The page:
By Nicole
Are you hitting the wall with your training and not seeing any progress? You haven’t skipped workouts and your nutrition and recovery are both on point, so what are you doing wrong?

It might be the workouts themselves, or the way you’re working out. Here are four factors that could be holding you back from reaching your goals.

Always doing the same workout. The human body is amazing at adapting to outside stimuli. That’s the basis of working out. Lifting weights coaxes your muscles to get stronger and grow bigger. But if you do the same workout with the same exercises, weights, sets, and reps, the body gets used to the stimulus and stops adapting (changing).

Change your workouts periodically. I know we all have favorite exercises and workouts but even these will stop being effective if you do them all the time. Try different exercises, change the order of you do them, use a different set/rep scheme, pair up different body parts, train on different days, etc. The possibilities are endless (there are new workouts all the time at!). Doing something different also keeps you mentally fresh. You can always come back to your favorites later on. In fact, it gives you something to look forward to.

Overdoing cardio (longer duration, frequency) because fat loss has slowed down. Cardio is the go-to fitness protocol for shedding body fat (remember it’s only effective if you follow a healthy meal plan), so it’s natural to see people spending a lot of their gym time on the various cardio machines. It’s also great for your heart and cardiovascular system. However, overdoing cardio in an effort to burn fat quickly can actually have the opposite effect. Your cortisol levels go up, putting your body into a catabolic state, which means you’ll start to lose muscle. This lowers your metabolic rate. Your body stubbornly holds on to fat, making it harder to get lean. Not to mention joint pain from the constant pounding.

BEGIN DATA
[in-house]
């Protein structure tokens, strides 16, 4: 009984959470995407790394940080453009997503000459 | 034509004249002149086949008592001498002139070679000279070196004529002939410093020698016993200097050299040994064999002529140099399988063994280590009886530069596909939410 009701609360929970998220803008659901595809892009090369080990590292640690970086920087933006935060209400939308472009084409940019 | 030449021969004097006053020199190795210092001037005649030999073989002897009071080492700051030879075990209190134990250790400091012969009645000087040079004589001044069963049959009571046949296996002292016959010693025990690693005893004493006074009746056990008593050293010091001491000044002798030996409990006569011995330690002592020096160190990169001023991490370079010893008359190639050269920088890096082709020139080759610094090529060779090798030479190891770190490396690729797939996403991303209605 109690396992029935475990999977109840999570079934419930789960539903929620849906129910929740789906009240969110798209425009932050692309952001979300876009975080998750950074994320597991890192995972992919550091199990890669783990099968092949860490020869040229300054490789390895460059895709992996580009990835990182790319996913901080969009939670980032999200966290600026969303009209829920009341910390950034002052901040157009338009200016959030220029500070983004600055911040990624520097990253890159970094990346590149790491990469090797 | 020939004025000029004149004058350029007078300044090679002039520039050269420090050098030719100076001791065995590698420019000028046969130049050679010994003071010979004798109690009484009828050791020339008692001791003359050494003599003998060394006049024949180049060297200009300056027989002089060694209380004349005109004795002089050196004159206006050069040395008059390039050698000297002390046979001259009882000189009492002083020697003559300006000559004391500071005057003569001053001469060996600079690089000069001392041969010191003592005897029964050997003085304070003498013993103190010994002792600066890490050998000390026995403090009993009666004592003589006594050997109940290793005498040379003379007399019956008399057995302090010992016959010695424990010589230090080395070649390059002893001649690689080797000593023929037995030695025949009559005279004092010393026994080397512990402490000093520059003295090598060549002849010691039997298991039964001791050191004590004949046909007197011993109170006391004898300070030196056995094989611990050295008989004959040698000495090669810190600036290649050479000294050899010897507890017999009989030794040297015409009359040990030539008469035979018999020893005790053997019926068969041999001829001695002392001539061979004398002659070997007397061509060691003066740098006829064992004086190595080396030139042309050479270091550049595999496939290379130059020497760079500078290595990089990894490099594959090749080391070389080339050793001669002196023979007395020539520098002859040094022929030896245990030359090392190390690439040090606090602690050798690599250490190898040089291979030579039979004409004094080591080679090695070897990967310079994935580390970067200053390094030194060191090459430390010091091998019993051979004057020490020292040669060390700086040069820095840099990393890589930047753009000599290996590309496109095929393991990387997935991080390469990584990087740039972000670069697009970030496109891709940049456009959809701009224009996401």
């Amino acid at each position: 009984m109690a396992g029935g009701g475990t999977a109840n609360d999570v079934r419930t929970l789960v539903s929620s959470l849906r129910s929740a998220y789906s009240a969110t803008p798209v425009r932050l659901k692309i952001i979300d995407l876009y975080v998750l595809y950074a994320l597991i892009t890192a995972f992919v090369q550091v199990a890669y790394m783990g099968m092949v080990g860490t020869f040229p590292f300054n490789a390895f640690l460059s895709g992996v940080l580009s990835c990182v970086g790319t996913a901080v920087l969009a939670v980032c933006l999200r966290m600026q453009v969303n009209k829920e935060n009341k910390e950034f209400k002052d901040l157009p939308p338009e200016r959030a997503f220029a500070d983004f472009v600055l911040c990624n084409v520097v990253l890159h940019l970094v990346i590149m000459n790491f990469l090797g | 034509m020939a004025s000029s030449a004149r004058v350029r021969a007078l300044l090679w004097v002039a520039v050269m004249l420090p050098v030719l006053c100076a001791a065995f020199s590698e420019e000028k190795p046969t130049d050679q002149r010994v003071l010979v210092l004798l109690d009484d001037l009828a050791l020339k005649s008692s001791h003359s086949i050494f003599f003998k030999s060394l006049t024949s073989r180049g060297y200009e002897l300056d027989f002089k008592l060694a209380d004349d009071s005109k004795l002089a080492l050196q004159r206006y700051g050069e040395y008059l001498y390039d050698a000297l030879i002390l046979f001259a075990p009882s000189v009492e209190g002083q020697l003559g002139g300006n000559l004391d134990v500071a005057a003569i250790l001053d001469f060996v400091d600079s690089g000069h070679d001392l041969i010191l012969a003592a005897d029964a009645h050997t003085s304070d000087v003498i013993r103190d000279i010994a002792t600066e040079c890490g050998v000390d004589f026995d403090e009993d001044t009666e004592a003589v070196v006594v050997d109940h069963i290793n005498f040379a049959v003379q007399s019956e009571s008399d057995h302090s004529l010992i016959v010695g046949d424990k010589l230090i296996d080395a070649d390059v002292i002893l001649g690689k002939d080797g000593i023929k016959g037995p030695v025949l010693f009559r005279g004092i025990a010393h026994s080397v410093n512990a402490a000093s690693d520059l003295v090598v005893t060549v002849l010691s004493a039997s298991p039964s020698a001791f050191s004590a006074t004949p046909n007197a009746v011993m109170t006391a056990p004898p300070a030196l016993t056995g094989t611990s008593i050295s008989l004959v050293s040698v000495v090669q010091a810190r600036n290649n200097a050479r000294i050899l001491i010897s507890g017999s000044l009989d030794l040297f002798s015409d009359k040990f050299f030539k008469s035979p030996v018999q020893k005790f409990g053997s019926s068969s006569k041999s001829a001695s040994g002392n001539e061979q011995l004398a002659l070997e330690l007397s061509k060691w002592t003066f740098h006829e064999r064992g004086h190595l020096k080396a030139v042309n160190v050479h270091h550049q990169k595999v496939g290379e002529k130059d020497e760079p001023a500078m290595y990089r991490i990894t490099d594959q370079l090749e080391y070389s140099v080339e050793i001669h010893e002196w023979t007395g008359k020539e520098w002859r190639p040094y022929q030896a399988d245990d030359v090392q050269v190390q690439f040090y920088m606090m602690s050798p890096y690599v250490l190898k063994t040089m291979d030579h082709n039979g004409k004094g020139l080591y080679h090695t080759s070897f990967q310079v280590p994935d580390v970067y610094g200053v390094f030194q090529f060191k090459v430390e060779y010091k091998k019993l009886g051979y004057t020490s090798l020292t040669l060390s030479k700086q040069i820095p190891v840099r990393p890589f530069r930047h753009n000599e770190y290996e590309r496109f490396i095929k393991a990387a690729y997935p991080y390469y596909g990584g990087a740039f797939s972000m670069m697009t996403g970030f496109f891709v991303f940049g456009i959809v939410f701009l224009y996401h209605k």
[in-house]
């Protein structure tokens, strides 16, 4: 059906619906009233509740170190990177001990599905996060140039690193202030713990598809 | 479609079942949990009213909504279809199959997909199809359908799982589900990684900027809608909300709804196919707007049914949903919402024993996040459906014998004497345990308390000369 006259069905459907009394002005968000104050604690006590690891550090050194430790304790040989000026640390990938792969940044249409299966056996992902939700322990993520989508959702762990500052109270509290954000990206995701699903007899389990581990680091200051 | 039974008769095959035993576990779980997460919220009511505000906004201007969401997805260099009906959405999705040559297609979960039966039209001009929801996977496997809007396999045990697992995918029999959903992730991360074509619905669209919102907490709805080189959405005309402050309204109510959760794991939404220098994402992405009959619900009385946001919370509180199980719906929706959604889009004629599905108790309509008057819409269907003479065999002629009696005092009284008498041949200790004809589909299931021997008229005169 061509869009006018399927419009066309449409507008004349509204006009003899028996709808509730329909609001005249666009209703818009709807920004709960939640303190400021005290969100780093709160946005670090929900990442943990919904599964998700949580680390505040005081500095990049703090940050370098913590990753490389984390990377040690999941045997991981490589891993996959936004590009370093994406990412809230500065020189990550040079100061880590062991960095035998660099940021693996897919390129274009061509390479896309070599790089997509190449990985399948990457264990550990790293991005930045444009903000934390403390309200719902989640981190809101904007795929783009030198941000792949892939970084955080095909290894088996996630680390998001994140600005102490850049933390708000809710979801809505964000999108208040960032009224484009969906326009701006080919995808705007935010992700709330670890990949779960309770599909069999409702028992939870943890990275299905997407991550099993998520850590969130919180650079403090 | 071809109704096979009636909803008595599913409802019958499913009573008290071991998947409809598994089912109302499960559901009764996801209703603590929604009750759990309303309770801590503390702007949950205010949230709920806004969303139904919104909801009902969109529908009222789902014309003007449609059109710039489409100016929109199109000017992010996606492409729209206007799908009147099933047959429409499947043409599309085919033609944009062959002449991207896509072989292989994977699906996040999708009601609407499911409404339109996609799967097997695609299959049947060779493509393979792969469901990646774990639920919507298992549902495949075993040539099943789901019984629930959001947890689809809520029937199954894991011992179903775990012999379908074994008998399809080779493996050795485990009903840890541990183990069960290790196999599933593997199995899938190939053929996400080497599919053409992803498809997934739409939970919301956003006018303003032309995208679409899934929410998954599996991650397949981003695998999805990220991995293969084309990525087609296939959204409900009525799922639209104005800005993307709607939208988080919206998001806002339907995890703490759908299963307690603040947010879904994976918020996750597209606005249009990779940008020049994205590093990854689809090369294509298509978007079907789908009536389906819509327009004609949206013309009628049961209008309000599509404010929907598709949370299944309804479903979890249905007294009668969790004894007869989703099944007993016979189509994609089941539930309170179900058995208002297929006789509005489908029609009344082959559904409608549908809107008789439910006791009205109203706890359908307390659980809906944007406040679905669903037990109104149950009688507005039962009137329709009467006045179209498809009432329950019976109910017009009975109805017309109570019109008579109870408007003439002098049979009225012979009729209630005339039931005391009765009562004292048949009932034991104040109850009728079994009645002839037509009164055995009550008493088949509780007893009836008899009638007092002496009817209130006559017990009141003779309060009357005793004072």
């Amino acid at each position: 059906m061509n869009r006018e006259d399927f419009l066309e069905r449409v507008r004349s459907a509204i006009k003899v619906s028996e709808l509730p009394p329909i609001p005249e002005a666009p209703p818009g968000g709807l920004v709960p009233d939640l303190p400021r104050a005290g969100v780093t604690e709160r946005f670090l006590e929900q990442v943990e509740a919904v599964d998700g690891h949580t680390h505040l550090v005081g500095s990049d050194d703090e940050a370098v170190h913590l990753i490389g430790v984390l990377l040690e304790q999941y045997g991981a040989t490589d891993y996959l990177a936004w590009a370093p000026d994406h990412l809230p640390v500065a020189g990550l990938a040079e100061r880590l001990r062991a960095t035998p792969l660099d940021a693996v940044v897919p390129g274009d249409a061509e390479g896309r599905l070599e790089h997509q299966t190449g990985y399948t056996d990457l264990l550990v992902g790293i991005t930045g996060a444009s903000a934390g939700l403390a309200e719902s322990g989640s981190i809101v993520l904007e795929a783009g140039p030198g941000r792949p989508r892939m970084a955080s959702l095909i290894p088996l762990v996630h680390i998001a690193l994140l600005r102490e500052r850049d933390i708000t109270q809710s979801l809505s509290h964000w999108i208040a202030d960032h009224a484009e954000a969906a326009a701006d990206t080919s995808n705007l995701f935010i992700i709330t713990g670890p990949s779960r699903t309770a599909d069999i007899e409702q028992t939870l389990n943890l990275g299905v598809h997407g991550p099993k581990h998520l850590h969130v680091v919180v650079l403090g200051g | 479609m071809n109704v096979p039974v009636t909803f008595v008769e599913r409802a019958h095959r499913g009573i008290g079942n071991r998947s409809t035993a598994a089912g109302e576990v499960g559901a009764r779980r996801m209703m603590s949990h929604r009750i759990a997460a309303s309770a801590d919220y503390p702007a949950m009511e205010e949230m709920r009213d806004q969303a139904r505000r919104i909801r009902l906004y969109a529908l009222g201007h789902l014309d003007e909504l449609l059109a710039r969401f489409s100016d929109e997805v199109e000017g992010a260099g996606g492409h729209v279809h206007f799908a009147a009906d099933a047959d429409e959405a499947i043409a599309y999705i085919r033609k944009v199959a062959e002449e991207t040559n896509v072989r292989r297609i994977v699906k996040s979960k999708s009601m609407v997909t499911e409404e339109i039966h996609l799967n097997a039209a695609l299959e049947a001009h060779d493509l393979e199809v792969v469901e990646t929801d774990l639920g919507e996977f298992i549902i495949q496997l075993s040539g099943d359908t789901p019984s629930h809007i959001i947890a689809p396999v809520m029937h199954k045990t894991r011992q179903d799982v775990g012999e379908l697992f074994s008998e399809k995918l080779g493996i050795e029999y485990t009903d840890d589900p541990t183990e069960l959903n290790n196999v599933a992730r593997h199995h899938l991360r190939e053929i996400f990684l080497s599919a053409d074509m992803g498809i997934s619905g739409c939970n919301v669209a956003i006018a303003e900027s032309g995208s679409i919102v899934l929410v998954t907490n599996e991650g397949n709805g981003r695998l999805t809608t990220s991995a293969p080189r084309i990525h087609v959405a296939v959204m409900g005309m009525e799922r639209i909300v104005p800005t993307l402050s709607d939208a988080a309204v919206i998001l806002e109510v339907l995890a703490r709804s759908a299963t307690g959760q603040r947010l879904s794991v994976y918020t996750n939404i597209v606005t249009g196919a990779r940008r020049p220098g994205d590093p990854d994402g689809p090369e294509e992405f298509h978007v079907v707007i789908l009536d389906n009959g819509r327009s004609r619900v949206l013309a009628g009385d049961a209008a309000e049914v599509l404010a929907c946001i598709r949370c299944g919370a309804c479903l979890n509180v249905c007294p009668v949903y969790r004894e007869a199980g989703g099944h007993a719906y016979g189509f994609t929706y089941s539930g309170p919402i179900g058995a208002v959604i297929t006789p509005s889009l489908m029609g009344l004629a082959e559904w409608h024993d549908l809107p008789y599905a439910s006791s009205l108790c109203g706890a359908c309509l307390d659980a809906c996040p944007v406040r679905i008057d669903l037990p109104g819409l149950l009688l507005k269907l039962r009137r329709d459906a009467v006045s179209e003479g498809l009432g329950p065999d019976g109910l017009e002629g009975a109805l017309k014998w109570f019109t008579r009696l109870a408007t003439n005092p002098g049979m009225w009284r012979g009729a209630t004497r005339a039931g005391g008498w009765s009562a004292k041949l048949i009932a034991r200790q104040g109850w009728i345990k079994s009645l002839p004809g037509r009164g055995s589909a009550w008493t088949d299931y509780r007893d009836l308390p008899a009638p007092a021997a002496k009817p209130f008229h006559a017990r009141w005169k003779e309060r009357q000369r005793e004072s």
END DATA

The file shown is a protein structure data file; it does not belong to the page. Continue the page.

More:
Back off. If you start seeing a lack of progress no matter how much cardio you do (provided your nutrition is on point), and your energy levels and enthusiasm are waning, you’re sleeping less and not feeling refreshed when you do sleep, it’s time to back off. Take a couple of days or more to recharge. When you get back, don’t fall into the trap of more is better. Just like your weight training workouts, add variety your cardio workouts. Do HIIT one day, steady-state the next, or maybe throw in a Tabata workout, or do an outdoor activity and count that as your cardio session.

The weight is too heavy for you to use proper form. Unless you’re a powerlifter or doing a strength program, the goal in your weight training sessions should always be to feel the muscle working. And you can’t do that if you use a weight that is so heavy that you can’t use proper form (in fact, strength athletes emphasize proper lifting technique for putting up big numbers and to avoid injury). I see this problem more with guys than girls, but it is something to always keep in mind at the gym.

Don’t let your ego get in the way of having a great workout. You don’t have to use the same weight (or more) as anybody else in the gym. If you start to fatigue halfway through a workout and have trouble getting your target reps, then lighten the weight. If you’re supposed to do dumbbell rows with static holds but can’t quite maintain the peak contracted position, grab a lighter dumbbell.

The weight you use is so light that you finish your sets able to do a lot more than you’re target rep range. The flip side to those who train too heavy are those who use a weight that is way too easy for them. If you set a goal for 10 reps and reach it with no problem, then you’re not training heavy enough – and you’re not placing enough overload on the muscle.

Use a weight that is heavy enough that the last few reps of your target number are hard to complete – but always with good form. Remember, you’re there to challenge yourself. Workouts are not supposed to be easy.


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One of the biggest names in the fitness industry, Nicole Wilkins is a world-record holding four-time Figure Olympia Champion and 2012 IFPA Personal Trainer of the Year. Nicole earned her BA in Wellness, Health Promotion and Injury Prevention at Oakland University. The owner and founder of nPower Nutrition, Nicole has helped thousands of people start living a healthier lifestyle and reach their fitness goals.

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